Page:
Legacy of Martin Luther King, Jr., remembered 50 years after assassination

More from this show

It’s been 50 years since Martin Luther King, Jr. was assassinated in Memphis, Tenn., and many have taken the day to honor the efforts he made and remember the legacy he left.

In 1968, King strongly opposed the Vietnam War and actively led the poor people’s campaign. Matthew Delmont, a history professor at Arizona State University, says that while King is one of the most respected American figures today, 75 percent of Americans at the time were not in favor of his actions.

King was 39 years old when he was killed, and Delmont says his background as a preacher paved the way for him to become a skilled and powerful public speaker.

“Among African Americans, he was a hero,” Delmont says. “There was some controversy around whether the tradition civil rights movement or the black power was the best way to go, but he was a hero. His assassination was a tragic event for African Americans.”

His death was tragic for other communities as well, but Demont says it made the divide between those who cared and those who didn’t much more apparent. For many Americans, King represented change they had trouble getting behind.

King was in Memphis to give a speech for sanitation workers who were experiencing extremely dangerous working conditions. The country he left was still plagued with protests for civil rights and economic equality, says Delmont, but he believes King left it in a better condition than when he found it.

How would King feel about today’s world? Delmont says the preacher would be happy to see more African Americans going to college and taking on more leadership positions. The professor doubts Barack Obama would’ve become president if it wasn’t for the work of Dr. King. However, Delmont says there are many issues that would make King shake his head, such as the fact that 12 percent of Americans live in poverty, and 22 percent of African Americans live in poverty.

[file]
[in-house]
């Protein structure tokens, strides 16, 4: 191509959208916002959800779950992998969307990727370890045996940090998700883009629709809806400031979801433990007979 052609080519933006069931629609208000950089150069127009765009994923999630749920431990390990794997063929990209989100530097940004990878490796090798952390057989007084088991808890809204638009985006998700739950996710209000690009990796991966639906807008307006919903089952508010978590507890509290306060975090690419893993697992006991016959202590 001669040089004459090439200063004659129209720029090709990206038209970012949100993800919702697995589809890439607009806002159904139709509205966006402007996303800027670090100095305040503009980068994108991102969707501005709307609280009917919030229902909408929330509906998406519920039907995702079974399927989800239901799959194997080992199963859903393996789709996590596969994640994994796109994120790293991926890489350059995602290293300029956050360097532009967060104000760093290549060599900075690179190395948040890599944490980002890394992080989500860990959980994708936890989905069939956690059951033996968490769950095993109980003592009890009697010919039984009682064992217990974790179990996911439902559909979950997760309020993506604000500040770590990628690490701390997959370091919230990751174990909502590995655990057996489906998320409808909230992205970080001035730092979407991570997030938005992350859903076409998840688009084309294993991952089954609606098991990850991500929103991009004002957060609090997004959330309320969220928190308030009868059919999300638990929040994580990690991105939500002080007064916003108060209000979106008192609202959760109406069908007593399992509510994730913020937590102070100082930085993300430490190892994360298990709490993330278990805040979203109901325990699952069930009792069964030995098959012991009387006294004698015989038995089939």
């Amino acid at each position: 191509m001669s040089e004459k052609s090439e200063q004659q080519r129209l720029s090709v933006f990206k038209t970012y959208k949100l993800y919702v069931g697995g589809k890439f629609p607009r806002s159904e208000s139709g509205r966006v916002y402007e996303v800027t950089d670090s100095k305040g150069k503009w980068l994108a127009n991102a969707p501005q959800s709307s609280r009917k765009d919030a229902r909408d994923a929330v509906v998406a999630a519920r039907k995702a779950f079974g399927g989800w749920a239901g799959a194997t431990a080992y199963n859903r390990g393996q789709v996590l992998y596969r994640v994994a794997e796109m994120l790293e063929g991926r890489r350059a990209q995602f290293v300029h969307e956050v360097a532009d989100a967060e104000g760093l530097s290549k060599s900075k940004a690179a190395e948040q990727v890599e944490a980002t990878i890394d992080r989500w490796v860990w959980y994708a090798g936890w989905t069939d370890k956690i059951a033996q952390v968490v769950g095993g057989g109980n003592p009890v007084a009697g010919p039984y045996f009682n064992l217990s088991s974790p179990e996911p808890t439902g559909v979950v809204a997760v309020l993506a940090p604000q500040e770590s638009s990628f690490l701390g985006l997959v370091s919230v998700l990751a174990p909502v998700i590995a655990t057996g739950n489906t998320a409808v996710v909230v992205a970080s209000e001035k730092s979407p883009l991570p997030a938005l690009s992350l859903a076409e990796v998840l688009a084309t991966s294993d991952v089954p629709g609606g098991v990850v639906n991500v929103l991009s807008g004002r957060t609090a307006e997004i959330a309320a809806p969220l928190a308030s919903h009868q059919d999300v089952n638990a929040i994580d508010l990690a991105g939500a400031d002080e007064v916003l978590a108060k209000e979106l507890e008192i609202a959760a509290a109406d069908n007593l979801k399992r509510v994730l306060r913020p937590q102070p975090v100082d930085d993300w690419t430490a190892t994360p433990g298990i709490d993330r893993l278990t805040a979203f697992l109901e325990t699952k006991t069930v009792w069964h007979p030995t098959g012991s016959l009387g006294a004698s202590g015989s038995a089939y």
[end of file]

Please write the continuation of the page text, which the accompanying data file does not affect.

“It is one of my concerns of how much we remember Martin Luther King,” Delmont says. “Outside of presidents, he’s the most famous American in American history… Martin Luther King should make us uncomfortable. He was challenging Americans to do things that the country really never reckoned with.”

Matthew Delmont: ASU School of Historical, Philosophical & Religious Studies

Graphic with the words
airs July 19

Psyche Mission

Former President Donald Trump
airs July 15

Republican National Convention: Four nights of coverage

Three main characters from mystery shows premiering this summer

It’s the Summer of Mystery!

Illustration of columns of a capitol building with text reading: Arizona PBS AZ Votes 2024

Arizona PBS presents candidate debates

Subscribe to Arizona PBS Newsletters

STAY in touch
with azpbs.org!

Subscribe to Arizona PBS Newsletters: